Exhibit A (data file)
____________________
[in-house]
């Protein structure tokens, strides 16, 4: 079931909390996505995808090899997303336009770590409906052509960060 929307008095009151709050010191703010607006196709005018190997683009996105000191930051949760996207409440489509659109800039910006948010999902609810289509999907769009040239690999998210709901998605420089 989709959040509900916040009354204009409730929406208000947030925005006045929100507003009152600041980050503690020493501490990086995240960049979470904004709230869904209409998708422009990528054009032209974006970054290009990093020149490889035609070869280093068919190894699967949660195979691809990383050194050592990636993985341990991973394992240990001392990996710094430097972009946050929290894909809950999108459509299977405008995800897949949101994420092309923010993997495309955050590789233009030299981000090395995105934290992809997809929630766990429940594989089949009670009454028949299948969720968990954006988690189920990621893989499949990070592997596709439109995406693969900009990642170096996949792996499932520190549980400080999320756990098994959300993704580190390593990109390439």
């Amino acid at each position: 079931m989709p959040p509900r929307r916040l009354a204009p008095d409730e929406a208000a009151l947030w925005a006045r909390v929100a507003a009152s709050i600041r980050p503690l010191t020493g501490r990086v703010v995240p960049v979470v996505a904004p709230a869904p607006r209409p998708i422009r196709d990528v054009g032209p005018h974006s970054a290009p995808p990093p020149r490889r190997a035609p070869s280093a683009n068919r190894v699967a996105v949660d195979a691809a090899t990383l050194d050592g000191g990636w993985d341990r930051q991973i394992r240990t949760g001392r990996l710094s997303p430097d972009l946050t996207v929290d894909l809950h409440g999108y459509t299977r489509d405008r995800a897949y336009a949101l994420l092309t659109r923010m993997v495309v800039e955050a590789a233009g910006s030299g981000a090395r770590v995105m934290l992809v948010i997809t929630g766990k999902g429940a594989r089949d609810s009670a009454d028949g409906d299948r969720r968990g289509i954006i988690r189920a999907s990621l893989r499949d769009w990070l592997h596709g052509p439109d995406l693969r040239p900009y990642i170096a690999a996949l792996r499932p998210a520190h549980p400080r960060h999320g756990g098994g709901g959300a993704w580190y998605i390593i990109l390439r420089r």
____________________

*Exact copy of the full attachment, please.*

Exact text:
[in-house]
């Protein structure tokens, strides 16, 4: 079931909390996505995808090899997303336009770590409906052509960060 929307008095009151709050010191703010607006196709005018190997683009996105000191930051949760996207409440489509659109800039910006948010999902609810289509999907769009040239690999998210709901998605420089 989709959040509900916040009354204009409730929406208000947030925005006045929100507003009152600041980050503690020493501490990086995240960049979470904004709230869904209409998708422009990528054009032209974006970054290009990093020149490889035609070869280093068919190894699967949660195979691809990383050194050592990636993985341990991973394992240990001392990996710094430097972009946050929290894909809950999108459509299977405008995800897949949101994420092309923010993997495309955050590789233009030299981000090395995105934290992809997809929630766990429940594989089949009670009454028949299948969720968990954006988690189920990621893989499949990070592997596709439109995406693969900009990642170096996949792996499932520190549980400080999320756990098994959300993704580190390593990109390439």
């Amino acid at each position: 079931m989709p959040p509900r929307r916040l009354a204009p008095d409730e929406a208000a009151l947030w925005a006045r909390v929100a507003a009152s709050i600041r980050p503690l010191t020493g501490r990086v703010v995240p960049v979470v996505a904004p709230a869904p607006r209409p998708i422009r196709d990528v054009g032209p005018h974006s970054a290009p995808p990093p020149r490889r190997a035609p070869s280093a683009n068919r190894v699967a996105v949660d195979a691809a090899t990383l050194d050592g000191g990636w993985d341990r930051q991973i394992r240990t949760g001392r990996l710094s997303p430097d972009l946050t996207v929290d894909l809950h409440g999108y459509t299977r489509d405008r995800a897949y336009a949101l994420l092309t659109r923010m993997v495309v800039e955050a590789a233009g910006s030299g981000a090395r770590v995105m934290l992809v948010i997809t929630g766990k999902g429940a594989r089949d609810s009670a009454d028949g409906d299948r969720r968990g289509i954006i988690r189920a999907s990621l893989r499949d769009w990070l592997h596709g052509p439109d995406l693969r040239p900009y990642i170096a690999a996949l792996r499932p998210a520190h549980p400080r960060h999320g756990g098994g709901g959300a993704w580190y998605i390593i990109l390439r420089r």